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Outgoing Commander of U.S. Forces in Iraq Greneral Raymond Odierno (2nd R) is applauded after his speech during the U.S. Forces-Iraq change of command ceremony between Odierno and Lieutenant General Lloyd Austin September 1, 2010 in Baghdad, Iraq. U.S. Vice President Joe Biden (L), U.S. Secretary of Defense Robert Gates (2ndL) and Chairman of the Joint Chiefs Admiral Mike Mullen (3rdL) look on. The military ceremony signaled a formal end to combat operations in Iraq after seven years of war that claimed more than 4,400 American lives.
President Obama addressed the nation from the Oval Office last night, marking the end of U.S. combat operations in Iraq. Fifty thousand American troops will remain as support for Iraqi security forces. As a candidate, Obama promised to quickly draw down troops in Iraq and reengage the better fight in Afghanistan, and he has done precisely that. Yet, has U.S. involvement in Afghanistan been any more productive than in Iraq? Has either war been worth it? Will we ever in good conscience be able to say “mission accomplished”?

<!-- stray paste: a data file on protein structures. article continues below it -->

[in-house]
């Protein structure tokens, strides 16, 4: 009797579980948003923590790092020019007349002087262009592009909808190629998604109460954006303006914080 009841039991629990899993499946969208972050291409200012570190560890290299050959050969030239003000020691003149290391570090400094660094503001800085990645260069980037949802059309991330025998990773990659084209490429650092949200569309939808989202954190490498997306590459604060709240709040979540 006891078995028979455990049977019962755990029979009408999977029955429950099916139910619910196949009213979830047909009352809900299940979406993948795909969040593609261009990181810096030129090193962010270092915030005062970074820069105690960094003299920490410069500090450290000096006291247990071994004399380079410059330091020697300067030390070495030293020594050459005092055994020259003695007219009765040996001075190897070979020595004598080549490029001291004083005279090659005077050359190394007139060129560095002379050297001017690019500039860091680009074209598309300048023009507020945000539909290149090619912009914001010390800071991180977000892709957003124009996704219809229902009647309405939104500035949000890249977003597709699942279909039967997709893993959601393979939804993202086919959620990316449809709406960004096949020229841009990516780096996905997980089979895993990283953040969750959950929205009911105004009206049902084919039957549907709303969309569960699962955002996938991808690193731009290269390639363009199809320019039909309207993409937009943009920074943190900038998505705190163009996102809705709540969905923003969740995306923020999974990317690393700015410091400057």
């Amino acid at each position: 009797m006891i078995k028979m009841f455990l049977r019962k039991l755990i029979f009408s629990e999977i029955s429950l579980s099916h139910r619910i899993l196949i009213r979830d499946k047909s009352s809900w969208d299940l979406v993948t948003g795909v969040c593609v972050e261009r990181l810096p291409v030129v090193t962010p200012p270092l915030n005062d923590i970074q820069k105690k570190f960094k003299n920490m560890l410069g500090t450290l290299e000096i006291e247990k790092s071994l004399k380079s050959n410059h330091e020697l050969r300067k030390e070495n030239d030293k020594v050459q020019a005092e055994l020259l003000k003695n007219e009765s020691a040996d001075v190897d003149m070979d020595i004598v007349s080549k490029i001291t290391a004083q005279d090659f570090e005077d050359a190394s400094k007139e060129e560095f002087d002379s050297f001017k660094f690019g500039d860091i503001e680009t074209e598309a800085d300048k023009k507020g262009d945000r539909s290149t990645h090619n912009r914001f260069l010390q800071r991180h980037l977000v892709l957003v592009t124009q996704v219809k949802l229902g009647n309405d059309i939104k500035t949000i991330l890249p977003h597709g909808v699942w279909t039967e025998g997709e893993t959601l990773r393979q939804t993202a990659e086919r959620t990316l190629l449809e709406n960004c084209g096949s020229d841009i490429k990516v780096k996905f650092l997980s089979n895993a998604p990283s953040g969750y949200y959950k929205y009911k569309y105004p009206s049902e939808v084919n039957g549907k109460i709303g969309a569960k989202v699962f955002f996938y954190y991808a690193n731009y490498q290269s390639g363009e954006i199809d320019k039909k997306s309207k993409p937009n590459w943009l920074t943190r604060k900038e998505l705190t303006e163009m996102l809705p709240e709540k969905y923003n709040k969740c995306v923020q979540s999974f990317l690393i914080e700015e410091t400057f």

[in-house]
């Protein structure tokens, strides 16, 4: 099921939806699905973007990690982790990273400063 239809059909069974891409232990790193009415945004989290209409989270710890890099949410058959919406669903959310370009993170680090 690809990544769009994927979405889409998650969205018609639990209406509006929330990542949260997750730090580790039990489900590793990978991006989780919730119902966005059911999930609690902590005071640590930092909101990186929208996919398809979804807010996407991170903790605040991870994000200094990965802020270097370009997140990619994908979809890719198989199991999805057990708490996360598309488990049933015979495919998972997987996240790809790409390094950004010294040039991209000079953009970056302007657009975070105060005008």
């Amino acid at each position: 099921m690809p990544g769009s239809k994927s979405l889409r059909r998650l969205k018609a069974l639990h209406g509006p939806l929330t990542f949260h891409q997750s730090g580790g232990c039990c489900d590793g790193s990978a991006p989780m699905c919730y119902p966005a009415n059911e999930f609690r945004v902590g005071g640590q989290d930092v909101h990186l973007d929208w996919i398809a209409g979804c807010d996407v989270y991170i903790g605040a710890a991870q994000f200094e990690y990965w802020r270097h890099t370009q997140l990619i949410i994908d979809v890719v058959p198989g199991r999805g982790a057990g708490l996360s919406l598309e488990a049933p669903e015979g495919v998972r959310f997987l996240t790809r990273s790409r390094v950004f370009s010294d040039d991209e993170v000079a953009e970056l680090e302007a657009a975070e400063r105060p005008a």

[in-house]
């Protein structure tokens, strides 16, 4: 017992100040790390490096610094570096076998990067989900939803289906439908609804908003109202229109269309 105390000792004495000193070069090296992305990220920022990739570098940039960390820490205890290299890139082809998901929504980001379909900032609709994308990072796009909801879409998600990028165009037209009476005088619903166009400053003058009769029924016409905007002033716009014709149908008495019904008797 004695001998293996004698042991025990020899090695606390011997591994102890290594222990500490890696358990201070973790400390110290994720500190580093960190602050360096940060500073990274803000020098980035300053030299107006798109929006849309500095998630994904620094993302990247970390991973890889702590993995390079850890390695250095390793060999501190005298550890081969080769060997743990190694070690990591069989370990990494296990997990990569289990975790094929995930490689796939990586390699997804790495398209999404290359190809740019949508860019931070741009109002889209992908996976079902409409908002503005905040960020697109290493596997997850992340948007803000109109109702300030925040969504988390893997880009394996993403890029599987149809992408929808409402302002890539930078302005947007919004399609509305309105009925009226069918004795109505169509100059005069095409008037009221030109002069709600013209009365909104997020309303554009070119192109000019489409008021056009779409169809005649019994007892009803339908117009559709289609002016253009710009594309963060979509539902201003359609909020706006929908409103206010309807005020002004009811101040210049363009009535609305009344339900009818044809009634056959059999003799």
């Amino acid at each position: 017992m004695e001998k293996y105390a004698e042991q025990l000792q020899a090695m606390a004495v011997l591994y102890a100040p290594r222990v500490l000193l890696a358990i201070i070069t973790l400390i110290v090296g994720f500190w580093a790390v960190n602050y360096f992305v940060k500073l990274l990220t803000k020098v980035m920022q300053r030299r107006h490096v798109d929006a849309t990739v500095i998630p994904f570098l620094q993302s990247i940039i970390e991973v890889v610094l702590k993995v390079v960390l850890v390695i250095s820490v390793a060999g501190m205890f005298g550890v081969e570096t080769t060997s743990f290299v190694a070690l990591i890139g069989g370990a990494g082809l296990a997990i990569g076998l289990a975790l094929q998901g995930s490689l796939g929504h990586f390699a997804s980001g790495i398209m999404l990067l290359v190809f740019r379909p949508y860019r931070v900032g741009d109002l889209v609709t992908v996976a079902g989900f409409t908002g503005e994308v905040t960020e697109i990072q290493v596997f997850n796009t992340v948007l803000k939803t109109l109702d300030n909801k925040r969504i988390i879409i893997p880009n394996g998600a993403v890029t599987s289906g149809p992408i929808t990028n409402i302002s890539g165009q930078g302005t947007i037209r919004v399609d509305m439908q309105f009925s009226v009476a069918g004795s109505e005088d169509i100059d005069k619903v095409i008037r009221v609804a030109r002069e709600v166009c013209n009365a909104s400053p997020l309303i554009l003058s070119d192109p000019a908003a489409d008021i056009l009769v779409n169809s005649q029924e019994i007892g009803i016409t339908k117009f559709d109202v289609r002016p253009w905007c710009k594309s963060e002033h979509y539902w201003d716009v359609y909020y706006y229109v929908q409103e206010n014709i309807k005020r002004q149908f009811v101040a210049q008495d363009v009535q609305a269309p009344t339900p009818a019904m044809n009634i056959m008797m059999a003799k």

Steven A. Cook, PhD, Senior Fellow for Middle Eastern Studies at the Council on Foreign Relations. He is the author of “Ruling But Not Governing: The Military and Political Development in Egypt, Algeria, and Turkey” (2007). He directed the Council-sponsored Independent Task Force on U.S. policy toward reform in the Arab world and is currently writing a book on Egyptian politics and the future of U.S.-Egypt relations.
Larry Goodson, Ph.D, Professor of Middle East Studies in the Department of National Security and Strategy at the U.S. Army War College in Carlisle, PA